The second critical element of a secure converged network is the ability of such a network to offer proactive protection to the devices and applications in use. Given that VoIP is a well-defined application using clearly understood protocols and traffic levels, the communications system should be able to define protective mechanisms to prevent exploitation of the VoIP devices and applications by proactively preventing the use of protocols that have no relevance to the VoIP systems. The elements of such as capability are:

  1. The ability to define an acceptable use policy for the network system, where unwanted applications and protocols are simply globally disallowed from accessing the network.

  2. The ability to create and dynamically apply a service definition that concurrently expedites the use of the VoIP system while protecting it from misuse.

  3. The ability to protect VoIP devices from other protocols that could be used to compromise and exploit them.

The last element of a secure converged network should be the incorporation of a dynamic response architecture. This is defined as a mechanism in which, when something unpredicted occurs in the network that can affect the reliability or integrity of the converged systems, the network can identify the threat, locate its point of origin and dynamically isolate, remove or control the threat in real-time. Doing so prevents broad, adverse impact on the system. The elements of dynamic response are:

  1. The ability to detect detailed and complex attacks on the network or the converged system.

  2. Upon detection of a critical issue by the IDS systems, the ability to communicate the event to the network management systems and locate the point of ingress of the offending station. This kind of location service is vital; while IDS systems can detect a problem, the more pressing issue is to rapidly find its origin so focused action can be taken in near real time.

  3. The ability to alter the behavior of the network at the point of attachment where an offending action originates. This is done by adjusting policy to isolate, disable or throttle back the services provided to such a device. It is important to note that a key to success is the ability to deliver a measured response to a problem, rather than only being able to turn off physical ports.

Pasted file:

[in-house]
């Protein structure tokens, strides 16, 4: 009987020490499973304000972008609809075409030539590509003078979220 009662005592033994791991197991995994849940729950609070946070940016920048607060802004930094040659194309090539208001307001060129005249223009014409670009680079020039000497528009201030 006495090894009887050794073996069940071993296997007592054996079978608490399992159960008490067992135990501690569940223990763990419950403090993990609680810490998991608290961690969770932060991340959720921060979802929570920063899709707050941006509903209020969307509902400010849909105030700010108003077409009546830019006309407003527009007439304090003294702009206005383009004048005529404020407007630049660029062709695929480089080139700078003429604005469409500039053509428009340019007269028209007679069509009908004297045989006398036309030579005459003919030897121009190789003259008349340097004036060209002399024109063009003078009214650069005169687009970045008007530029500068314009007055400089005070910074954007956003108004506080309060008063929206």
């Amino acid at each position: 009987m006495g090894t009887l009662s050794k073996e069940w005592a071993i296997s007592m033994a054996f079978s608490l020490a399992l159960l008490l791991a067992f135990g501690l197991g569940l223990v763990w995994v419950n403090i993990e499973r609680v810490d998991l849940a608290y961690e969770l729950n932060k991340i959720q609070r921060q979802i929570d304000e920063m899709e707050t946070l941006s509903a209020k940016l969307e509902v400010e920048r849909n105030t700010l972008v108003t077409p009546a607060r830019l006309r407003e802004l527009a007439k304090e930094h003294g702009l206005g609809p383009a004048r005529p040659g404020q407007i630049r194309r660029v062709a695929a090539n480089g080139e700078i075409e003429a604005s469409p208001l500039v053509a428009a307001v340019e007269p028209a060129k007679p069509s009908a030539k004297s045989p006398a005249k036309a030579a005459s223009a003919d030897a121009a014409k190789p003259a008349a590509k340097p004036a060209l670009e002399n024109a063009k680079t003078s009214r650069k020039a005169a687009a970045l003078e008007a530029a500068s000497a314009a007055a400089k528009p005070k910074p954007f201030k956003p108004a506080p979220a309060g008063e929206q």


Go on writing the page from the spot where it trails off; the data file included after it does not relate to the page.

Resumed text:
The desire to leverage a common infrastructure for a wide range of applications including VoIP is becoming much more common in enterprise IT organizations. In general, the last significant gating element threatening to delay that deployment is the realistic fear that the network is simply not ready to support voice and other applications without compromising the security and predictability of any of the shared applications.

By adopting a model of networking with security-centric thinking and by focusing on access control, proactive protection and dynamic response capabilities, it is possible to support voice on a converged network while building a foundation equally applicable to almost any future application or service added to that system.

About the author:
John Roese, CTO, Enterasys Networks
In his role as CTO, Roese is Enterasys Networks' chief technologist and technical visionary, responsible for the company's strategic technical direction. Roese oversees the development of the company's technology architectures, including comprehensive quality of service, security, management and transport services. Additionally, Roese is responsible for Enterasys Networks' initiatives in the Internet2 /NGI effort. Externally, Roese is an active member of the IEEE, IETF and other industry-standards bodies. He is co-author of the recent IEEE 802.1X Port-Based Network Access Control Standard. Roese is also the author of
Switched LANs: Implementation, Operation, Maintenance (McGraw Hill, 1998).
This was last published in August 2004